Sunday, July 27, 2014

This, Too, Shall Pass Away

". . and this, too, shall pass away. . .".  This partial quote is from a speech made by Abraham Lincoln.  He told the story of a king from the far east who asked his wise men to make up a statement that would apply to all situations, good or bad.

I walked up the stairs to the library, watching my surroundings.  I saw a somewhat familiar face, but it had changed just enough I wasn't sure.  As I started to pass by, the face said, "I know you".

I mentioned a name, a question to my voice.  She confirmed.

I'd run into her once before at Wal-Mart, maybe about seven or eight years ago.  I'd grabbed and hugged her too hard that time -- just enough to irritate her  --  so I was careful not to push.  She rose from the bench and embraced me this time.

"How are your boys?" she asked.  I answered and added a note about my daughter and her kids.

"Do you remember my son?" she asked, describing the one she meant.  A visual image of a cute, sweet little boy, who had always been friendly to me, came to mind.

She described how her son had grown to manhood, attended college and worked with kids.  He had grown to be a wonderful person, as I would have expected.  Then she told me he was dead, cut down by heart trouble on a basketball court.  At least he was having fun at the end.

I have tears in my eyes as I write this today.  That wonderful little boy became a wonderful man and then he was gone.

She talked about how they had known of his heart problems since childhood.  "And we got to have him for twenty-three years," she said.  The positive spin that soothed her aching heart.

"I know why you took him when you did, Father," I said.  "You wanted him with you."

In a recent sermon Joel Osteen said God never leaves us in the valleys of life and when He brings us out, He makes things better for us than before the valley.

Part of me grieves for the ache in her heart -- and the hearts of her husband and the other three children.  The rest of me admires the courage and faith with which she faces life, as well as, death.

The hole in her life will never completely heal, I guess, but the ache will lessen as she remembers his beauty and sweetness.  Her life will go on and grandchildren will arrive periodically.  She'll have more good times to balance the bad.

This, too, shall pass away, may not mean that she will never grieve again.  But it does mean that she will crest the top of the hill once more and more joy will be in her vision.

And then at the end, she, too, will reach her time and he will be waiting with other loved ones to escort her to her Lord.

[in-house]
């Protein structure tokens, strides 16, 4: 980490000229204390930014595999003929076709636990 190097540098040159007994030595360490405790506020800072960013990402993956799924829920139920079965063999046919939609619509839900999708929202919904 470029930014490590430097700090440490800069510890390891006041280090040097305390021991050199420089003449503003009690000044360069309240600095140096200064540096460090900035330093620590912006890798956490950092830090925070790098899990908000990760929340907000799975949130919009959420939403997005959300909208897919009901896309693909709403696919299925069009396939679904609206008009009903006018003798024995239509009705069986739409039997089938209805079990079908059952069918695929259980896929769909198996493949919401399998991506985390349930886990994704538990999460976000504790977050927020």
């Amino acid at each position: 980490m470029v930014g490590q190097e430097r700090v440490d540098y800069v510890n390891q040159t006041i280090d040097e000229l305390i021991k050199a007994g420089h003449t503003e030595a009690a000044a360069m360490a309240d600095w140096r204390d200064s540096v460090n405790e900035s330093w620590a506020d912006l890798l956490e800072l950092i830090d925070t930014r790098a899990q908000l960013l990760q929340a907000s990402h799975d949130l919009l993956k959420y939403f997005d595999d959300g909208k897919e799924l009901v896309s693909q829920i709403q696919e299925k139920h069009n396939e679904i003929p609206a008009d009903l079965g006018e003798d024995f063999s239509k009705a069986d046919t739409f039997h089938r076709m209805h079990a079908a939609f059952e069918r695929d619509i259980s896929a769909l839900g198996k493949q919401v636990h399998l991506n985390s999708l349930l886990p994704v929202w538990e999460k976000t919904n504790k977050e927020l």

Tuesday, July 15, 2014

All In The Name Of God

". . . All the killing?  It was for God.  Someone says the wrong prayer -- good-bye.  Someone eats the wrong food -- adios.  Spring comes and this one says Happy Ramadan, and this one says Happy Passover, and this one says Happy Easter, and then they pick up their swords and try to cut each other's head off."  Anabelle, a character in Man In The Woods, a novel by Scott Spencer.  HarperCollins Publishers, 2010.

And then the Almighty, the creator of the universe, paces the heavens wondering what He did when He created mankind.  Was this a worse mistake than the artichoke?  (And yes, I like artichokes, too).

I can't speak for those saying Happy Ramadan, but the other two were instructed by God not to kill.  It is one of the Ten Commandments.  His commandments.  Yet what do the people of the world do?  They kill, kill, kill.  That is the nature of the beast inside them.  It courses through their veins.  They acquire a taste for it -- a thirst for the jugular.  And then they have the audacity to blame it on God.  They are killing to collect converts for their version of our creator -- Jehovah or Allah.

How we shame our creator!  We disobey his directive and then refuse to be held accountable for our sins.  It isn't us, they say.  We are doing this for God, they repeat.  We are supposed to bring converts to the fold.

Some models of religious persuasion we are!  Do we show the world how to be good?  Do we concentrate on saving souls and feeding the poor?  Are we examples of mercy?  Good judgment?

No!  We are examples of shooting and knifing and bombing.  We destroy in the name of Jehovah and Allah.  Then we have the nerve to pray in our churches and mosques and temples.

Well, maybe in another time and place, we might set good examples by caring and loving behaviors -- by being kind and thoughtful -- by being gentle.

I don't know about you, but I don't think a loving and worthy God will accept our gifts of death and destruction.  He wants life and well-being.